Energy companies are using more water and sand to extract natural gas from the Marcellus shale in Marshall and Ohio counties, a new report by a research firm said.Companies working in what’s called the “wet gas window” of the two counties are using up to 10 million gallons of water for each project, along with 13 million pounds of sand. That’s up from about 4 million gallons of water and 1 million pounds of sand a few years ago, according to the report by Wood Mackenzie.The use of sand for wells in the two counties increased 58 percent between 2012 and 2013 alone, the report shows.The drilling technique, called hydraulic fracturing or fracking, uses water, abrasives and chemicals to extract natural gas laced through shale deposits.”Using more sand and water has allowed us to be able to get a larger return,” Corky Demarco, executive director of the West Virginia Oil and Natural Gas Association, told The Intelligencer and Wheeling News-Register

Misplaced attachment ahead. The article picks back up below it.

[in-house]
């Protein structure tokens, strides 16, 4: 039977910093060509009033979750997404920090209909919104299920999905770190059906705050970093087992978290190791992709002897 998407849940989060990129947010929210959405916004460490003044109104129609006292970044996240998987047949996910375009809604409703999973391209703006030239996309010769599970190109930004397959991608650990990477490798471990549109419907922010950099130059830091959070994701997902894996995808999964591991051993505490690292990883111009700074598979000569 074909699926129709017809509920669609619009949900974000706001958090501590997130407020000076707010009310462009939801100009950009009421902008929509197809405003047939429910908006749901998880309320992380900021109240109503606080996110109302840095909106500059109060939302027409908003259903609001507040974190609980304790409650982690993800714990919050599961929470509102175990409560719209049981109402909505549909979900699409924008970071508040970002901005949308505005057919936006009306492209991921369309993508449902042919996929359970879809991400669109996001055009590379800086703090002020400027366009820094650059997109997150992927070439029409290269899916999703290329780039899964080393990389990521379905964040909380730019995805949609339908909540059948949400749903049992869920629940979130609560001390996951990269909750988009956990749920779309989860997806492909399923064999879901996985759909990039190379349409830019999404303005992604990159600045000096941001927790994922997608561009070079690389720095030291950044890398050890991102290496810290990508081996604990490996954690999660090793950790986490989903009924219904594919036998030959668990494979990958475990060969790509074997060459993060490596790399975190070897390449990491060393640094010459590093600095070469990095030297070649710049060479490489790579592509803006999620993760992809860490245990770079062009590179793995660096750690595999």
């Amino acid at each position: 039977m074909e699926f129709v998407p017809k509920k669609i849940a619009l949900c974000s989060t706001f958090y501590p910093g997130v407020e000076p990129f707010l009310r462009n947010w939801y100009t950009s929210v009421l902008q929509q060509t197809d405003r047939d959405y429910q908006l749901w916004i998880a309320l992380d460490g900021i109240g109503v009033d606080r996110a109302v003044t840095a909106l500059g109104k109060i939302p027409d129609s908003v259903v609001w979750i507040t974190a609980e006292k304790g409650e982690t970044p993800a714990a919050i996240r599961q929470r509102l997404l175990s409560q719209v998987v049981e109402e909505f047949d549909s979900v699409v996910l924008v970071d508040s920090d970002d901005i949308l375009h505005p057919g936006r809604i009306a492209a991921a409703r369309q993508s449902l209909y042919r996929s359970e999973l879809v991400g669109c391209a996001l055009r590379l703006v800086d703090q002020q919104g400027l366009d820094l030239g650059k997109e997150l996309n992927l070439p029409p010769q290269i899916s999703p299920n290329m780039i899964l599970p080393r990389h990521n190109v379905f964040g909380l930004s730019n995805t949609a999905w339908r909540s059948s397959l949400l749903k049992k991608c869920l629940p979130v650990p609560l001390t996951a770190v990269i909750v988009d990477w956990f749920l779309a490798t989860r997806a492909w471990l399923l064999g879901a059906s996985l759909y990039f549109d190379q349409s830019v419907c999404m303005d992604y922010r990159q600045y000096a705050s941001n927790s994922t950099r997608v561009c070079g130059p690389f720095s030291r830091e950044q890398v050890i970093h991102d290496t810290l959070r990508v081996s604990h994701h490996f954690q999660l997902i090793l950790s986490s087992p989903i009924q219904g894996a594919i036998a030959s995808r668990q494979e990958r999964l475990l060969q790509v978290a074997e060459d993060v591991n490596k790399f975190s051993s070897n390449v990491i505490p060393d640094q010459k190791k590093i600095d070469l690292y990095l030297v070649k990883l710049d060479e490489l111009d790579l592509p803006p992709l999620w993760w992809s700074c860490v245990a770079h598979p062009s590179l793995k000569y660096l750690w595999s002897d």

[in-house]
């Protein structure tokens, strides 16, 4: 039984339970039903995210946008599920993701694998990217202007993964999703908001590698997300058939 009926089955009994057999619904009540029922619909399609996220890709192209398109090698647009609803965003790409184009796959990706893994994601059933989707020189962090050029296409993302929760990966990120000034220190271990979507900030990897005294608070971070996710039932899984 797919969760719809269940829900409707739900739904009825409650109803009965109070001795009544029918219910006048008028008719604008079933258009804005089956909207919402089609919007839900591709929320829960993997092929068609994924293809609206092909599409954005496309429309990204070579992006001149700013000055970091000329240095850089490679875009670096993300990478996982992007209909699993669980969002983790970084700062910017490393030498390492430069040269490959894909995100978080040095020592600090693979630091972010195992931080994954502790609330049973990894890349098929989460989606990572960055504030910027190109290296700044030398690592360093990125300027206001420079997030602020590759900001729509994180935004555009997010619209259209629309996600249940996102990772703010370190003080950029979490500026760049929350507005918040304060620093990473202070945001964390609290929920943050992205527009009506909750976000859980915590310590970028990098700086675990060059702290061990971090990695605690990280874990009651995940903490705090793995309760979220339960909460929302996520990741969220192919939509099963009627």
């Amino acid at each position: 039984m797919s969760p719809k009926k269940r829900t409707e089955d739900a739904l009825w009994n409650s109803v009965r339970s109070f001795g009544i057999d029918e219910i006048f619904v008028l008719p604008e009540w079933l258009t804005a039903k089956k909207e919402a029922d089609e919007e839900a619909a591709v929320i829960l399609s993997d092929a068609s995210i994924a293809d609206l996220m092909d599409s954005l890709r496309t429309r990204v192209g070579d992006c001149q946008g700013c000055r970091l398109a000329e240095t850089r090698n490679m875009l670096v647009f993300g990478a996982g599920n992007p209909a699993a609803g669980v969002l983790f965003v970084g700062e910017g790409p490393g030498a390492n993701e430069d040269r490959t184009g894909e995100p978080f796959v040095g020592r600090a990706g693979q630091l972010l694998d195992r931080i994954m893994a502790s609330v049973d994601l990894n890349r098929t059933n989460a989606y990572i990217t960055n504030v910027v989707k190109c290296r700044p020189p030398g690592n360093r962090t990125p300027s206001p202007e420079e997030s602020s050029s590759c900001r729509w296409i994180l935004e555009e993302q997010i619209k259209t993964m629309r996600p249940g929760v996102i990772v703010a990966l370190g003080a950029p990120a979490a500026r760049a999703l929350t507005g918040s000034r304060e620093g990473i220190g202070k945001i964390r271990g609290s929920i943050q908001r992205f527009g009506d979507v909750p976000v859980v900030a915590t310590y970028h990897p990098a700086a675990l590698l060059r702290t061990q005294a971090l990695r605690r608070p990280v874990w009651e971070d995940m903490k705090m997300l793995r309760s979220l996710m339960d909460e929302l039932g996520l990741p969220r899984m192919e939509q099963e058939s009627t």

via Drillers using more sand, water to extract gas from Marcellus shale in Marshall, Ohio counties – Daily Journal.
A study published Monday says that the shale-gas boom has contaminated drinking water wells in the Barnett Shale of North Texas and in the Marcellus Shale of Pennsylvania.The study, published in Proceedings of the National Academy of Sciences, was conducted by researchers from five universities, the Dallas Morning News reported.It concludes that blame for the contamination rests to gas leakage from defective casings and cementing in gas wells, not directly from drilling or hydraulic fracturing itself, the Morning News said.